Costa Rica is considered a world class sport fishing destination. With 95 world records from Costa Rica’s inland and coastal waters, Costa Rica is an angler’s dream. The north Pacific coast is a huge repository of billfish, a term that refers to a group of fish characterized by prominent bills or swords—like Marlins and Sailfish. The waters off Playa Hermosa are perfect for fishing and in fact all the Papagayo Gulf, are just swimming with them.
When is a good time to fish the area? That depends what you want to catch. If you are after the big billfish, June through October the seas are calm and the big fish are swarming. You will have to go out about fifteen miles from shore but that’s not that far. Yellowfin tuna and mahi mahi, or dorado, are easy catches that time of year also. The northwest Pacific coast is one of the best areas to target all the pelagic (bill fish) species at once.
The time NOT to fish offshore is from December to March when the area is plagued by the Papagayo winds—trade winds blowing off Lake Nicaragua—that blow 15-25 miles per hour. The wind makes for very poor fishing conditions. Trust me I know I made the mistake. The seas are choppy and needless to say you get very wet!
However, this is a great time for inshore fishing, and the Gulf of Papagayo is home to some of Costa Rica’s biggest Roosterfish. These striped-headed fish with the crazy spines on their back can weigh up to 50 lbs. or even larger. One fishing experts says that–pound for pound–the roosterfish is one of the hardest fighting fish in the sea. He considers inshore fishing a great hands-on family activity in which everyone can participate, as opposed to the more intense offshore hunt for trophy fish.
Costa Rica strongly protects its fishing resources and requires that all sailfish, roosterfish and marlin be released as well as any other non-edible fish. So once you get it out of the water, take a quick photo, as that’s the only proof that you caught one as well have heard fish tales, and set it free.
Do you need a fishing license to fish Costa Rican waters? Yes, you do. If you are going out on a sport fishing charter, the boat captain will have obtained licenses for all on board. If you are using a reputable operator. But if you are making your own arrangements with a local guide or throwing your line out from shore, a fishing license is required. This can be accomplished on the INCOPESCA (Costa Rican Fisheries Institute) website. There is an office right in Playas Del Coco, in the Colonial shopping center. Check the web site for hours of operation.
Most fishing charters and tour companies provide full or half-day fishing trips. Plan your fishing trip with a local professional guide or tour operator once you arrive. Don’t be wooed by the slick website of an online company or fishing wholesaler. Consult local experts or people you may have meet or know. And by that I don’t mean to ask any Tico who has a panga (an open hull center console boat about 25 ft’long) to take you out. They will always tell you the fishing is great because that is what you want to hear, whether or not it is entirely true. But there are local fisherman that have grown up on the water that are really good at what they do. You just have to ask around.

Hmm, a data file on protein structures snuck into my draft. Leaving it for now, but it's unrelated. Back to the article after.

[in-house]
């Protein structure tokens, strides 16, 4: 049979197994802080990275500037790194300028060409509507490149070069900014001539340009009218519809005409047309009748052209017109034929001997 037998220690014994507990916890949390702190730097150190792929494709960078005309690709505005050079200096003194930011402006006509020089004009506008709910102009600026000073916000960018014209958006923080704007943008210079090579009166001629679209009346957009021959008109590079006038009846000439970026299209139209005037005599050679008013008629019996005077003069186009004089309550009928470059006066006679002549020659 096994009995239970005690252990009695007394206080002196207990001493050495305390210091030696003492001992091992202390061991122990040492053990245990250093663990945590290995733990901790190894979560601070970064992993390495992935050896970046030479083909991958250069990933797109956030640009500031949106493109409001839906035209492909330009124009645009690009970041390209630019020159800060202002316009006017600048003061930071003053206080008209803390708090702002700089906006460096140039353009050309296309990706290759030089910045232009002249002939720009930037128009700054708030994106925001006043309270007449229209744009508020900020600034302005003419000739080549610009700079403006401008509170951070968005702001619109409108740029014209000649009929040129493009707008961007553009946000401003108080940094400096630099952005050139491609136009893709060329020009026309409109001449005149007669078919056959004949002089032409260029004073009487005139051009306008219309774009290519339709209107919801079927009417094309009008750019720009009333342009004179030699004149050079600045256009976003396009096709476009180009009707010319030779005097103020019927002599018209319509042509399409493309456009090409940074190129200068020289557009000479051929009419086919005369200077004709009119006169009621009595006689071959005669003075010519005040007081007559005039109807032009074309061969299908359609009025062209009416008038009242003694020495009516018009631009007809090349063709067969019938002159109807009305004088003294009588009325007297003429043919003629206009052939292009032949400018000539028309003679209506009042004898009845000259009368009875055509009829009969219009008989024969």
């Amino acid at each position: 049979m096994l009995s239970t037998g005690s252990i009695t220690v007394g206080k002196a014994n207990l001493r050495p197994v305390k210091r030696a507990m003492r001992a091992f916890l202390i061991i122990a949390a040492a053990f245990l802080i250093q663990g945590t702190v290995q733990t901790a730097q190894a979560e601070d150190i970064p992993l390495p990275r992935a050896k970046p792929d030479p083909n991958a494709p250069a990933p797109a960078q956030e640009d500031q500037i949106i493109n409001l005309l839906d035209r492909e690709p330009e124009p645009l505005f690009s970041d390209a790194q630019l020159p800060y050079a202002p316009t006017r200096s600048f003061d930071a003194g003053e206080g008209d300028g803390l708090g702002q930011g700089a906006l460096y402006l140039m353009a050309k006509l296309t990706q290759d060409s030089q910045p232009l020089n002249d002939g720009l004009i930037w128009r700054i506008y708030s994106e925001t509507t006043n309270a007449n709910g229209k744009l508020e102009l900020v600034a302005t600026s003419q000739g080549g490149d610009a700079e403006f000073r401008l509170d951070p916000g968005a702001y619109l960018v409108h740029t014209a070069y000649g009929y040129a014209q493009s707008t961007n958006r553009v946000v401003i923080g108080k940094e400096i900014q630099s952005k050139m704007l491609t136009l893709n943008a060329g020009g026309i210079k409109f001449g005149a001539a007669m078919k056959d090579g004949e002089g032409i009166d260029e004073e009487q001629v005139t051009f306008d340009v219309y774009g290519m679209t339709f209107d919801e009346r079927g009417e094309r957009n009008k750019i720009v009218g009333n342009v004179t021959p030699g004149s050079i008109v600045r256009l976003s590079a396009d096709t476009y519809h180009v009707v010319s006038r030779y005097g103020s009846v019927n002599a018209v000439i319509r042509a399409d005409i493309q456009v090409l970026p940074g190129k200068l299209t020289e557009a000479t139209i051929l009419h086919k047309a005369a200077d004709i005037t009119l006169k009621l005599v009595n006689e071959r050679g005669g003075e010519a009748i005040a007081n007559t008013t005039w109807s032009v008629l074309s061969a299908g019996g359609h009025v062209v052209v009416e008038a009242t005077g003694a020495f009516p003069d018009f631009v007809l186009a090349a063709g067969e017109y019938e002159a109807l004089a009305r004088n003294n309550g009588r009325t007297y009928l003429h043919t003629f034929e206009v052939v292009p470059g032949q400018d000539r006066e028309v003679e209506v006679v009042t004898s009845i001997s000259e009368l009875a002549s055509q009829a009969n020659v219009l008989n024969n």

Generally speaking, what you pay for is what you get in sport fishing. Don’t make a decision about your guide based solely on price. Sport fishing is expensive anywhere in the world. Not all things are equal and the top boats and captains will never be the cheap.
You might ask? Do I have to have my own bait and tackle? I mean, I don’t have to dig my own worms, do I? Heck no! Fishing supplies are provided for you, depending on the charter company or local captain you decide on. Certain items like lunch, beverages and snacks will be included as well, but always aske beforehand so you are prepared. However, sunscreen and a hat that will stay on your head or one you do not care about loosing as you are speeding across the waves are highly recommended. If you sunburn easy, after a half day you will be fried to a crispy red if you don’t bring these items with you.
Trip advisor lists several fishing charters in the Playa Hermosa / Playas del Coco and Playa Ocotal areas that receive five stars from their reviewers.
So when thinking of catching that giant black marlin of lifetime, do a little homework first and enjoy the day. Just remember it is called FISHING not CATCHING!!